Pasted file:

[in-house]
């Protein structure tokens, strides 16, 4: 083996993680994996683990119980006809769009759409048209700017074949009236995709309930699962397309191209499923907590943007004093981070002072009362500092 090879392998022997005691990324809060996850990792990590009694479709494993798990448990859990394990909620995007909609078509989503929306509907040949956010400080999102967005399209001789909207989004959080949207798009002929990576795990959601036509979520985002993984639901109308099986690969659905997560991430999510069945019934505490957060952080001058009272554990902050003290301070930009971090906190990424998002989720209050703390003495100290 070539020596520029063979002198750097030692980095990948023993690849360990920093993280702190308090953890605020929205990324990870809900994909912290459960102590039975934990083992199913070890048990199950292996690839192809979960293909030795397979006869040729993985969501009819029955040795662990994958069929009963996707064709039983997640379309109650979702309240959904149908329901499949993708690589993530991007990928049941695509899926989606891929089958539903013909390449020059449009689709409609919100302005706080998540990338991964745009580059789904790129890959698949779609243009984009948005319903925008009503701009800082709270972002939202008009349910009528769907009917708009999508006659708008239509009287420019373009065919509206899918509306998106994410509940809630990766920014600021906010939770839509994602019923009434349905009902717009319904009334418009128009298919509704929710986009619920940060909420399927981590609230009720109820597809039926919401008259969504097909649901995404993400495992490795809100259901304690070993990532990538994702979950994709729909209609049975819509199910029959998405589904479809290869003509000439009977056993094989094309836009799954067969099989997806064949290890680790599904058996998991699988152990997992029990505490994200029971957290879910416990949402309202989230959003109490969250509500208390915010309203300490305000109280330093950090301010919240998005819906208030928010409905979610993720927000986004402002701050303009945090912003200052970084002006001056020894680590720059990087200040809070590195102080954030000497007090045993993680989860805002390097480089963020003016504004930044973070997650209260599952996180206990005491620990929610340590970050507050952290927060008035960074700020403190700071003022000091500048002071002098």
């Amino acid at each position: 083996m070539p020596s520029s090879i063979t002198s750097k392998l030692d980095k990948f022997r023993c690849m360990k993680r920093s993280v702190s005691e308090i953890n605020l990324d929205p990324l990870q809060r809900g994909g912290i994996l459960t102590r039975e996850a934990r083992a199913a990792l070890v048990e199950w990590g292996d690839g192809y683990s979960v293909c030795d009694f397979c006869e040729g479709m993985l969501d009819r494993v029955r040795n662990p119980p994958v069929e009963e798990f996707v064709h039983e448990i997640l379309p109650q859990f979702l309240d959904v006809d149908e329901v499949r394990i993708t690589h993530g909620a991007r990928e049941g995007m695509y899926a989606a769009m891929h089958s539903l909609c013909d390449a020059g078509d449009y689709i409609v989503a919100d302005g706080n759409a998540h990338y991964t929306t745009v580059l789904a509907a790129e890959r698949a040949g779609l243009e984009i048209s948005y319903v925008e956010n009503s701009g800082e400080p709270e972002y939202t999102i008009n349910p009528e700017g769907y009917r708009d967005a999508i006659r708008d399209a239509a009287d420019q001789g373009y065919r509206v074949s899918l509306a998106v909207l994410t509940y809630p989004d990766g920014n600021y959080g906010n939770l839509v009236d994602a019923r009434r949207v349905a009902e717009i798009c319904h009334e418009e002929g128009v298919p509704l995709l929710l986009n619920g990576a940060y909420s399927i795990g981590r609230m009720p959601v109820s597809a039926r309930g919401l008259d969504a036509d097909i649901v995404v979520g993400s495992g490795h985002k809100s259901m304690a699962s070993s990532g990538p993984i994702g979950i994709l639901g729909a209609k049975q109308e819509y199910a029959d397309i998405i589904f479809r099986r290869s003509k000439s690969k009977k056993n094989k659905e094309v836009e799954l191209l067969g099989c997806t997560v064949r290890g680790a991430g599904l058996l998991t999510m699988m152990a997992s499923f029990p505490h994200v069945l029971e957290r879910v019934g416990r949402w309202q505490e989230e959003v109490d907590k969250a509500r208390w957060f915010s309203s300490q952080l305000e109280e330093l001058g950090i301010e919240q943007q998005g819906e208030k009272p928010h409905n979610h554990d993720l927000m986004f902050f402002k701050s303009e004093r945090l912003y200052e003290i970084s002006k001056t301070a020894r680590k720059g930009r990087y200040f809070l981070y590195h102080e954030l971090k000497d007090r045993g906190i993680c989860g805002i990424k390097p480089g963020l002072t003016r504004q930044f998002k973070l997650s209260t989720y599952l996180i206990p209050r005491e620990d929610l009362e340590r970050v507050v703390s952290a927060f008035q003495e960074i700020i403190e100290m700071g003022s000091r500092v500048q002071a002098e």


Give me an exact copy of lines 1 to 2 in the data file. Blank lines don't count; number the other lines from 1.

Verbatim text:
[in-house]
């Protein structure tokens, strides 16, 4: 083996993680994996683990119980006809769009759409048209700017074949009236995709309930699962397309191209499923907590943007004093981070002072009362500092 090879392998022997005691990324809060996850990792990590009694479709494993798990448990859990394990909620995007909609078509989503929306509907040949956010400080999102967005399209001789909207989004959080949207798009002929990576795990959601036509979520985002993984639901109308099986690969659905997560991430999510069945019934505490957060952080001058009272554990902050003290301070930009971090906190990424998002989720209050703390003495100290 070539020596520029063979002198750097030692980095990948023993690849360990920093993280702190308090953890605020929205990324990870809900994909912290459960102590039975934990083992199913070890048990199950292996690839192809979960293909030795397979006869040729993985969501009819029955040795662990994958069929009963996707064709039983997640379309109650979702309240959904149908329901499949993708690589993530991007990928049941695509899926989606891929089958539903013909390449020059449009689709409609919100302005706080998540990338991964745009580059789904790129890959698949779609243009984009948005319903925008009503701009800082709270972002939202008009349910009528769907009917708009999508006659708008239509009287420019373009065919509206899918509306998106994410509940809630990766920014600021906010939770839509994602019923009434349905009902717009319904009334418009128009298919509704929710986009619920940060909420399927981590609230009720109820597809039926919401008259969504097909649901995404993400495992490795809100259901304690070993990532990538994702979950994709729909209609049975819509199910029959998405589904479809290869003509000439009977056993094989094309836009799954067969099989997806064949290890680790599904058996998991699988152990997992029990505490994200029971957290879910416990949402309202989230959003109490969250509500208390915010309203300490305000109280330093950090301010919240998005819906208030928010409905979610993720927000986004402002701050303009945090912003200052970084002006001056020894680590720059990087200040809070590195102080954030000497007090045993993680989860805002390097480089963020003016504004930044973070997650209260599952996180206990005491620990929610340590970050507050952290927060008035960074700020403190700071003022000091500048002071002098």